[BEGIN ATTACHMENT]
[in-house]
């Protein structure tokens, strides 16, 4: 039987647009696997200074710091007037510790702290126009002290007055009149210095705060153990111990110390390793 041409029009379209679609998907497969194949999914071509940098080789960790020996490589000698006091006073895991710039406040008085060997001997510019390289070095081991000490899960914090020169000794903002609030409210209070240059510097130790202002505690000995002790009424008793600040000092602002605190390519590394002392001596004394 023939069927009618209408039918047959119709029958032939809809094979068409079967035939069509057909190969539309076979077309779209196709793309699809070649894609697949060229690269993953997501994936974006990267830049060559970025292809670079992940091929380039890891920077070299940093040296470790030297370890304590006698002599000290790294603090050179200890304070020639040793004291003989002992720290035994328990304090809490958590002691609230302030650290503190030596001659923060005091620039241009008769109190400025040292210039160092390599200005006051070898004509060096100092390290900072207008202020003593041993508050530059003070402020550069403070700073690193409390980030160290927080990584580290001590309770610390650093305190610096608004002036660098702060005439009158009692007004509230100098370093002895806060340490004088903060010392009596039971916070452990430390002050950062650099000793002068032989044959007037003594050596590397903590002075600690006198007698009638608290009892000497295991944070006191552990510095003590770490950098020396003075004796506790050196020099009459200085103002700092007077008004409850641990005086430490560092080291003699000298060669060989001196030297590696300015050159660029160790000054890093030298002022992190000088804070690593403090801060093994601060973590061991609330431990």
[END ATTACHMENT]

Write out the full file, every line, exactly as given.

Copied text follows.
[in-house]
């Protein structure tokens, strides 16, 4: 039987647009696997200074710091007037510790702290126009002290007055009149210095705060153990111990110390390793 041409029009379209679609998907497969194949999914071509940098080789960790020996490589000698006091006073895991710039406040008085060997001997510019390289070095081991000490899960914090020169000794903002609030409210209070240059510097130790202002505690000995002790009424008793600040000092602002605190390519590394002392001596004394 023939069927009618209408039918047959119709029958032939809809094979068409079967035939069509057909190969539309076979077309779209196709793309699809070649894609697949060229690269993953997501994936974006990267830049060559970025292809670079992940091929380039890891920077070299940093040296470790030297370890304590006698002599000290790294603090050179200890304070020639040793004291003989002992720290035994328990304090809490958590002691609230302030650290503190030596001659923060005091620039241009008769109190400025040292210039160092390599200005006051070898004509060096100092390290900072207008202020003593041993508050530059003070402020550069403070700073690193409390980030160290927080990584580290001590309770610390650093305190610096608004002036660098702060005439009158009692007004509230100098370093002895806060340490004088903060010392009596039971916070452990430390002050950062650099000793002068032989044959007037003594050596590397903590002075600690006198007698009638608290009892000497295991944070006191552990510095003590770490950098020396003075004796506790050196020099009459200085103002700092007077008004409850641990005086430490560092080291003699000298060669060989001196030297590696300015050159660029160790000054890093030298002022992190000088804070690593403090801060093994601060973590061991609330431990």